One of many interesting things about living here is that we live on the edge of a small town
which is on the edge of the Comunidad de Madrid (essentially the county or state where Madrid is located) that still
has many aspects of a rural town. One is the sheep that come through our neighborhood. Apparently the sheep
were here first, so they leave a stockyard a couple of blocks from our house and head down our street on the way to pasture
land. A couple of times a day we hear the clanging bells and "baaaas" of the herd going past. The boys get a kick
out of standing outside and watching them pass, and so do I.
Those sheep would have no reason to walk through a residential neighborhood if they were not
lead by a pastor. (You're right, here comes the analogy!) And we'd have no reason to live in Spain, lovely as
it is, if our Good Shepherd had not brought us here.
Last week I had the opportunity to attend the FIEIDE Assembly (the association of churches that
TEAM works with in Spain). The commitment of these servants of the Lord who have weathered the worst of Franco's dictatorship
and more recent persecutions is an encouragement to us. God has been faithful and is beginning to establish His church
There are a number of opinions about what missionaries should be doing here. Some believe
we should work with the smaller congregations that have been declining, to build them up. Others believe we should work
in existing churches, under a pastor, to help that church accomplish it's objectives. These are good things to do, and our
prayers are with the dear Spanish brothers and sisters that are working so hard for the Kingdom of Jesus Christ.
But we have been called to something different, to establish a church from scratch in these urbanizations
east of Madrid. And as we work out our strategy with Ned and Joanie Steffens, we feel like sheep, very much in need
of direction by our Lord Jesus Christ.
Tomorrow I will have my behind the wheel driving exam. Kay still needs her photo
ID to take the tests, and is very hopeful that it will arrive by Friday. Greg is taking classical guitar lessons.
He's excited to be learning from a man that learned from the only disciple of the famous Andre Segovia. Ian is just
excited that it is summer.
Thanks so much for your prayers,
Mark, Kay, Greg and Ian
It was a good week for being approved. Kay, Greg and Ian are now legal residents of Spain.
I had received my ID card a couple of months ago, because the process dictates that the husband submit his paperwork first.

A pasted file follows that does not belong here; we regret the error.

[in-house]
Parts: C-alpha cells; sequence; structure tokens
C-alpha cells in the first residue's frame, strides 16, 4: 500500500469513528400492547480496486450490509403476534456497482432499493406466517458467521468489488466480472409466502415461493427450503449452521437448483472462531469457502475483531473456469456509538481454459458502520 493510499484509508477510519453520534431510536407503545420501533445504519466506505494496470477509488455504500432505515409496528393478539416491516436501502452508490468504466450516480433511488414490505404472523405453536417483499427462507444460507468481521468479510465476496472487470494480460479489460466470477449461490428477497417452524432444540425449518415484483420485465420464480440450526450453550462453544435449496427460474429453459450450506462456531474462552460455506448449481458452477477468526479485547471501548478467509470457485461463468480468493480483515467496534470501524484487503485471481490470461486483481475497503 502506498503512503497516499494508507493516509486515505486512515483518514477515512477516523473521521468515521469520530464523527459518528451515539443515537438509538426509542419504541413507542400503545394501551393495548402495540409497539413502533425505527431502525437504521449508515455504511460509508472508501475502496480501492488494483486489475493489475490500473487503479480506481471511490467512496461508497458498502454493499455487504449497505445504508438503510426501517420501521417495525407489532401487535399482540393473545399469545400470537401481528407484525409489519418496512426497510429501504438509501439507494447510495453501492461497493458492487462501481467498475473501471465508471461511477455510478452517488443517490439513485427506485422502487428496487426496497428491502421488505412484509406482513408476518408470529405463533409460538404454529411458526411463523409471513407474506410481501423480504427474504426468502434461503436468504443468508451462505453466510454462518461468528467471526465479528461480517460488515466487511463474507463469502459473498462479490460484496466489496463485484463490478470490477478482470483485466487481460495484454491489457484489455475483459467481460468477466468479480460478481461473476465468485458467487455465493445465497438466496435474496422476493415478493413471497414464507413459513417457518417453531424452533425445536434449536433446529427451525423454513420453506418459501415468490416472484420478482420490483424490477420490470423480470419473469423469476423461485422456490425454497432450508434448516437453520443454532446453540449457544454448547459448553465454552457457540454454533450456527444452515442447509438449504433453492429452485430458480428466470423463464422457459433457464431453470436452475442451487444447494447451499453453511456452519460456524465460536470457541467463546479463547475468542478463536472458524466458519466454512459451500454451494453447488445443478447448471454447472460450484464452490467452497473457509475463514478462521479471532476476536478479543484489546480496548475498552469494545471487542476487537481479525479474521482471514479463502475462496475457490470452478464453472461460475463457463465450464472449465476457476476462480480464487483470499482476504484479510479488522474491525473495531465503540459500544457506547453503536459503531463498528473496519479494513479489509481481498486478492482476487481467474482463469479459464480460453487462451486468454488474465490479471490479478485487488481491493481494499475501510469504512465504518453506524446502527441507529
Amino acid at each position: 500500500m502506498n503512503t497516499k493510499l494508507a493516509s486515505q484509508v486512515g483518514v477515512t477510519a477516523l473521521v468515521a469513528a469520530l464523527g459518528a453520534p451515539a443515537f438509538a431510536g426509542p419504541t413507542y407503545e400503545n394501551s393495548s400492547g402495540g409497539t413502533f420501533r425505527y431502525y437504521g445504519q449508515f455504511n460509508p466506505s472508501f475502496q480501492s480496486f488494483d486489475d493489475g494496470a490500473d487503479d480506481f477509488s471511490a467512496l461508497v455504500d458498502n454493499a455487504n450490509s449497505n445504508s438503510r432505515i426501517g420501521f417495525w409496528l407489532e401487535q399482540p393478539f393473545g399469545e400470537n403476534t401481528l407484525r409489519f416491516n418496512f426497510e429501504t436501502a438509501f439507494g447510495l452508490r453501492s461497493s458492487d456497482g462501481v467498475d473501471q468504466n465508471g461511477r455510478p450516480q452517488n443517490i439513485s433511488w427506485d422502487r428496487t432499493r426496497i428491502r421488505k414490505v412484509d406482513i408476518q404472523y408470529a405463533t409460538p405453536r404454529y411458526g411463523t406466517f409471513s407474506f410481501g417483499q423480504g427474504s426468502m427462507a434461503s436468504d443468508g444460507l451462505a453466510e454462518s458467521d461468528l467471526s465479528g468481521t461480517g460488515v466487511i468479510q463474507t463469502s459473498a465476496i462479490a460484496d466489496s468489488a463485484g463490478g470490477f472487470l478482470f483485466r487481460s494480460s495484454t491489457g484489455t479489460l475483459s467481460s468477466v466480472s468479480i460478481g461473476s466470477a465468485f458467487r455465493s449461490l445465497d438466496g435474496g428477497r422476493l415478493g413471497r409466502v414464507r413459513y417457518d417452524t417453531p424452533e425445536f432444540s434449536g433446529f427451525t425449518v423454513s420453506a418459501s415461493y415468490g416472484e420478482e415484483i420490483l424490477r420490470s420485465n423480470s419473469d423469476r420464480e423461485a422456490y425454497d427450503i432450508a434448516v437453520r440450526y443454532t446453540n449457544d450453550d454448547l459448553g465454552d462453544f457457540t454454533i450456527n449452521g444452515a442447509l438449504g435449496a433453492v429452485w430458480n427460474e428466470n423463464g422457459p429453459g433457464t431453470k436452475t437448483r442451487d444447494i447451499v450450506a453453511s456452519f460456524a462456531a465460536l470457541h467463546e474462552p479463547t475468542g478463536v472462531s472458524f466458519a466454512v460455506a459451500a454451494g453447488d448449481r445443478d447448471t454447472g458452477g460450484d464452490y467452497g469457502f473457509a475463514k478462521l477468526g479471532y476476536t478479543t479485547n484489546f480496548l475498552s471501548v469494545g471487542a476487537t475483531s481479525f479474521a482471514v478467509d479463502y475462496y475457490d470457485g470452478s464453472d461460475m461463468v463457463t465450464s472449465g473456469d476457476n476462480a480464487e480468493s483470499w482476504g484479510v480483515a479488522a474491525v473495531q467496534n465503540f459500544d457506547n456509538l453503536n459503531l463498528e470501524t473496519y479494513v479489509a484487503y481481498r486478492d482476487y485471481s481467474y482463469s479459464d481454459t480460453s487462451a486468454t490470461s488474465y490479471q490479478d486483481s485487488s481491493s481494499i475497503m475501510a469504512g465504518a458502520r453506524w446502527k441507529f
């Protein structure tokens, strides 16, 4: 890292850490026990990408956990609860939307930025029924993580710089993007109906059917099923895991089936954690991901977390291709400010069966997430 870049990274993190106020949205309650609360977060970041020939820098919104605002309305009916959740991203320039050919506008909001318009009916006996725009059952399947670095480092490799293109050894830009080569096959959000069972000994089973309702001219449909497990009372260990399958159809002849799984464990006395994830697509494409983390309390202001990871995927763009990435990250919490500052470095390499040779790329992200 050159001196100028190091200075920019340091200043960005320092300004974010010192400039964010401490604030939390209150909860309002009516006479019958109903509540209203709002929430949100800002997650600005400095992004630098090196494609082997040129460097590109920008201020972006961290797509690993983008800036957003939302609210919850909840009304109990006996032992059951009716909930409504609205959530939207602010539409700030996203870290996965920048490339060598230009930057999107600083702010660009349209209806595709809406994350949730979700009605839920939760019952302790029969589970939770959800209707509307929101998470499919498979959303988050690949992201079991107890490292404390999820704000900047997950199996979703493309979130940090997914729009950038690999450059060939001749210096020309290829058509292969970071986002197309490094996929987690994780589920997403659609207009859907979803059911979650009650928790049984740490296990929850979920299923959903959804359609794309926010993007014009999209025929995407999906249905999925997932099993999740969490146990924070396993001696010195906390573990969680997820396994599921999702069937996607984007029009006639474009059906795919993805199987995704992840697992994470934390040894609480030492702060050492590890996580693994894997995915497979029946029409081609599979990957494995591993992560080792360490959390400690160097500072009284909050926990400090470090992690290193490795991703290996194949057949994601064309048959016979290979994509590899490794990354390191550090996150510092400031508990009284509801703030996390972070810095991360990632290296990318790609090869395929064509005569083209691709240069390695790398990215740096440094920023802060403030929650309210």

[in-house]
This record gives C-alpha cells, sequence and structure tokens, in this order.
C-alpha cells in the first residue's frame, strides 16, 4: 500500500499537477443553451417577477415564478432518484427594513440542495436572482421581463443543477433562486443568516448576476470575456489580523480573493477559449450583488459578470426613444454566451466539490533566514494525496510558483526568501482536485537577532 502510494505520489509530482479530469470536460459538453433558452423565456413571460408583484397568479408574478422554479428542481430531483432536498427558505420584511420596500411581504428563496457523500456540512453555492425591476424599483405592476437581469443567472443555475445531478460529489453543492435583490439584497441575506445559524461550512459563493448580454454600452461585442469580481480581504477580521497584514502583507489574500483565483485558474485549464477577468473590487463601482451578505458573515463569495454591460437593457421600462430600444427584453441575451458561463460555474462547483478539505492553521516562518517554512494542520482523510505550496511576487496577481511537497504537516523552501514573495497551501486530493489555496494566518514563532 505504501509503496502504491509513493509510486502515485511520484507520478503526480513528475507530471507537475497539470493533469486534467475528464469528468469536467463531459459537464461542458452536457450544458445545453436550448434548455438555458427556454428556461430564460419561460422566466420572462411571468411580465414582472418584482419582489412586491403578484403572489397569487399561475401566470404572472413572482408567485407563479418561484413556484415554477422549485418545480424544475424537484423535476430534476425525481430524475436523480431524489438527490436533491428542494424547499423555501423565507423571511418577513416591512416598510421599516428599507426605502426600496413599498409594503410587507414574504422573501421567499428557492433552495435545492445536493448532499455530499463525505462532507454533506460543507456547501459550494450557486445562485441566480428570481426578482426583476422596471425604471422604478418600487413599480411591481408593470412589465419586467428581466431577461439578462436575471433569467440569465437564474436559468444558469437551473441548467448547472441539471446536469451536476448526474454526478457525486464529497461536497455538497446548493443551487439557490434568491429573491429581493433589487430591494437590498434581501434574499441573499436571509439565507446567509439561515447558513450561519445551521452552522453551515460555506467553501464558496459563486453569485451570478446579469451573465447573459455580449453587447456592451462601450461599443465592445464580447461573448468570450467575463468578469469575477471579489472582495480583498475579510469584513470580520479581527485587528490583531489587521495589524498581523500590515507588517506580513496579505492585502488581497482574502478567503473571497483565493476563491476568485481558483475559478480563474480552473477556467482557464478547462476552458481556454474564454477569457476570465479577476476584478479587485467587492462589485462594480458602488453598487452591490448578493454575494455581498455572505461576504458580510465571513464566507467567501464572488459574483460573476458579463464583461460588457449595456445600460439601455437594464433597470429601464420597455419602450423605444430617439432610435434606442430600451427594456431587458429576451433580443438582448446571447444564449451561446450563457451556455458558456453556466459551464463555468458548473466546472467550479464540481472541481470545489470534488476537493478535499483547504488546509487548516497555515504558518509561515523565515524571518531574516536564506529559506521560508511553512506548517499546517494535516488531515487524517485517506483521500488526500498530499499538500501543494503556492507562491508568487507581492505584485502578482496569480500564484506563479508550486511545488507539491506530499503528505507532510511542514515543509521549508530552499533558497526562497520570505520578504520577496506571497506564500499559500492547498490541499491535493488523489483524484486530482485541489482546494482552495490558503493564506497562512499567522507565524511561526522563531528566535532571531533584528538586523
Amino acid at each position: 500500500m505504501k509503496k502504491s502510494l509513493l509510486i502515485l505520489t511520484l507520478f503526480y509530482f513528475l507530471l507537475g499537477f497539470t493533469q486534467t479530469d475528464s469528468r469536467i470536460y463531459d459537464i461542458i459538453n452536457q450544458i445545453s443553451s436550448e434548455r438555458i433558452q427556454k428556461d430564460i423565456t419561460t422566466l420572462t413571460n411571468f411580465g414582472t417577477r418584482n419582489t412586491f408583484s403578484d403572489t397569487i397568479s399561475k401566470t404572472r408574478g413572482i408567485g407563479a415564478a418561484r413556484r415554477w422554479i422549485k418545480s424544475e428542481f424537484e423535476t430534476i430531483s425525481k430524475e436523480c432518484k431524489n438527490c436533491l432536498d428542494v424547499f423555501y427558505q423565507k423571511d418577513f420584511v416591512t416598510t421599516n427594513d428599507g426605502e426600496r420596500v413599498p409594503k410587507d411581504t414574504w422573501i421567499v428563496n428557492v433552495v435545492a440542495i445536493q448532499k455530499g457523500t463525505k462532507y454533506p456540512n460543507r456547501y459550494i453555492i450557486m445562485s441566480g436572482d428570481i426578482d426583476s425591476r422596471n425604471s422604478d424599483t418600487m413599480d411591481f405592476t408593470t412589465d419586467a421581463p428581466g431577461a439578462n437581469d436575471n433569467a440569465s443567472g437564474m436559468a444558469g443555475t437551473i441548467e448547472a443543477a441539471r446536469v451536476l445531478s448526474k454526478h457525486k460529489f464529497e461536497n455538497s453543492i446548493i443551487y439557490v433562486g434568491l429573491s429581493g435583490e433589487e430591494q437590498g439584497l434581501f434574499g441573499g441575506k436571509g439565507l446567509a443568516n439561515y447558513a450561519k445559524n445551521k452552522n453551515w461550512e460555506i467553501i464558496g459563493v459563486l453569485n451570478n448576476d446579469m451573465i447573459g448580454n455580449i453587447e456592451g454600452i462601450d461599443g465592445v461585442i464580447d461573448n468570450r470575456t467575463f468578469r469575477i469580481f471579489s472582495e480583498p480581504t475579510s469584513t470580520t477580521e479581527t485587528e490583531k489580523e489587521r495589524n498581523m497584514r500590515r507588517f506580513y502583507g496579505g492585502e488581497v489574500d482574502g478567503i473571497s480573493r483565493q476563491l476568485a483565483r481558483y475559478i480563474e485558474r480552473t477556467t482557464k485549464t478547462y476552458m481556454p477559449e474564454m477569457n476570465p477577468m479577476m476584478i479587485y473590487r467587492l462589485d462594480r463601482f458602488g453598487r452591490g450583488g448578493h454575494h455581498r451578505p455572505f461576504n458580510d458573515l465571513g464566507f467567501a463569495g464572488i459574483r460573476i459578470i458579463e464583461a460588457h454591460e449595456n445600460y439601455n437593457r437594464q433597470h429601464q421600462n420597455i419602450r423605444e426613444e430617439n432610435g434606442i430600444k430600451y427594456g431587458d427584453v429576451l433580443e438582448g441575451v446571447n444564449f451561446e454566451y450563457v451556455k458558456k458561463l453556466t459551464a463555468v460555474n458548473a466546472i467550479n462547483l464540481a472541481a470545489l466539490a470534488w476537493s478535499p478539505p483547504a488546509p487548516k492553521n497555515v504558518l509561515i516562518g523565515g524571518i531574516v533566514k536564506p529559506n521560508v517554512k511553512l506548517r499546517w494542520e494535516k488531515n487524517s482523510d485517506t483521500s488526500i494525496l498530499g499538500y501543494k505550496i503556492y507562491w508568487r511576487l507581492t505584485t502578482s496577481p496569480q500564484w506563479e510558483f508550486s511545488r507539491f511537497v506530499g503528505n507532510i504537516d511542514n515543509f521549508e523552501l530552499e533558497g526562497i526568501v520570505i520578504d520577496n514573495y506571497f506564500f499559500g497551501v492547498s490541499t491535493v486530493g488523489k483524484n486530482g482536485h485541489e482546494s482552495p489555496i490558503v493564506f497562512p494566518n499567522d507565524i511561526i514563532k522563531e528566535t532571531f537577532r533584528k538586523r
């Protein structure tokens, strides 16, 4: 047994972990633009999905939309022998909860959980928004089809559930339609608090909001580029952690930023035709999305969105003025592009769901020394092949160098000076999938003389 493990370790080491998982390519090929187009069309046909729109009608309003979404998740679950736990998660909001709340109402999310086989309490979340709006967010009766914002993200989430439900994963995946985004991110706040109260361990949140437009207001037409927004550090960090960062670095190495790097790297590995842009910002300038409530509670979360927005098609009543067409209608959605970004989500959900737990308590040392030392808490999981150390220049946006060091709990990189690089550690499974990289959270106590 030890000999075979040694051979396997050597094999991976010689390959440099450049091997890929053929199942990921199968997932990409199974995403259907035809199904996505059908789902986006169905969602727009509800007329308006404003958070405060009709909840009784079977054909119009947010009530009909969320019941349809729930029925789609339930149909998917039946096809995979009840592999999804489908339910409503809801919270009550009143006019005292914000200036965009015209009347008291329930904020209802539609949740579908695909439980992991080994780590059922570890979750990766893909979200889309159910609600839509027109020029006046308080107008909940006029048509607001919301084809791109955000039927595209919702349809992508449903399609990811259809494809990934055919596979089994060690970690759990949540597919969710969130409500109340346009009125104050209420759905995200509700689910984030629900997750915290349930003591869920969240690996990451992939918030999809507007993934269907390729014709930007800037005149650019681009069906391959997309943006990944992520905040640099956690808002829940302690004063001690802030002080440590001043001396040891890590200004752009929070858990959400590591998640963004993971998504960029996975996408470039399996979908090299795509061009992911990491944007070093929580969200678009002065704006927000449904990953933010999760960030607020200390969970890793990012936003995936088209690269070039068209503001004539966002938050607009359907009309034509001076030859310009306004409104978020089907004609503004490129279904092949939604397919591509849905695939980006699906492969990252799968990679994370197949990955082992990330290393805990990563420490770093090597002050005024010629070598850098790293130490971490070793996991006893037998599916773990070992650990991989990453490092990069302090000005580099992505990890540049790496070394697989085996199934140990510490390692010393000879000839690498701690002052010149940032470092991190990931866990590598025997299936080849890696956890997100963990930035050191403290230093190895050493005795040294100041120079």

And now that Kay finally has her picture ID, she can take her driving exams. She is scheduled to take the theoretical test
Speaking of exams, I passed the behind the wheel test on Monday! Of course, I won't get
the piece of paper that confirms it for a couple of weeks, because this is Spain.
And our registration for the mini van has been approved. But the temporary permit has expired,
can't be renewed because the permanent one has been approved, but I haven't received the paper yet, and it will still be a
couple of weeks because, you guessed it, this is Spain. And please pray as we go on a family vacation next week that
our invisible documentation will not be a problem.
Yesterday Kay made some of her fantastic plum tort and we took it over to out neighbors Victor
and Carolina. It gave us a great chance to just sit and chat with them for a little while, to develop our friendship.
Poco a poco....little by little. And we welcomed Aljandro and Gabriel, from a sister church to the one we established
in Venezuela, for a few hours on their way back to Caracas from Venice, Italy. They did a short term mission there,
and are open to coming to help us in Spain in the future. It was great to experience their excitement for missions.
Thanks for praying,
Mark, Kay Greg and Ian
We're back from a terrific family vacation that doubled as more orientation to Spain, as we got
to know Barcelona and Tarragon, which at one time was a Roman provincial capital. We've been able to confirm that the
Romans were well organized and built great roads that have lasted until today. We've also confirmed that the empire
fell hard; the ruins tell the story.
During the vacation my devotionals took me to Psalm 104. The first verse is the famous,
"Bless the Lord, oh my soul". It's one of those verses that are easy for me to just pass over, I know it too well.
But the New Living translation has it, "Praise the Lord, I tell myself." It occurred to me that many
times I have to tell myself just that, to praise the Lord. It's especially true when things aren't going well, but equally
true when not much is happening. That's usually the case early in a church plant. We meet some neighbors, they
seem friendly enough, but it's too early to discern real spiritual interest. We go through the steps, acquire
visas, find a place to live, get licenses to drive, get vehicles registered, you know, the grind, the daily routine.
I need to tell myself to praise the Lord, and He always blesses me when I do.
Kay will be taking her written driving examination Wednesday, and will very much appreciate your
prayers. And pray that the neighborhood pool will open as planned later this month, as that will give us a natural way
to meet lots of neighbors.
I just went to our web page to update it for the first time since our computer crashed in May,
and found that our address and phone number were not current in the "about us" section. Sorry about that. I'll
be updating it more regularly now that we are settling into more of a routine.
Thanks for partnering with us to reach Spain,
Mark, Kay, Greg and Ian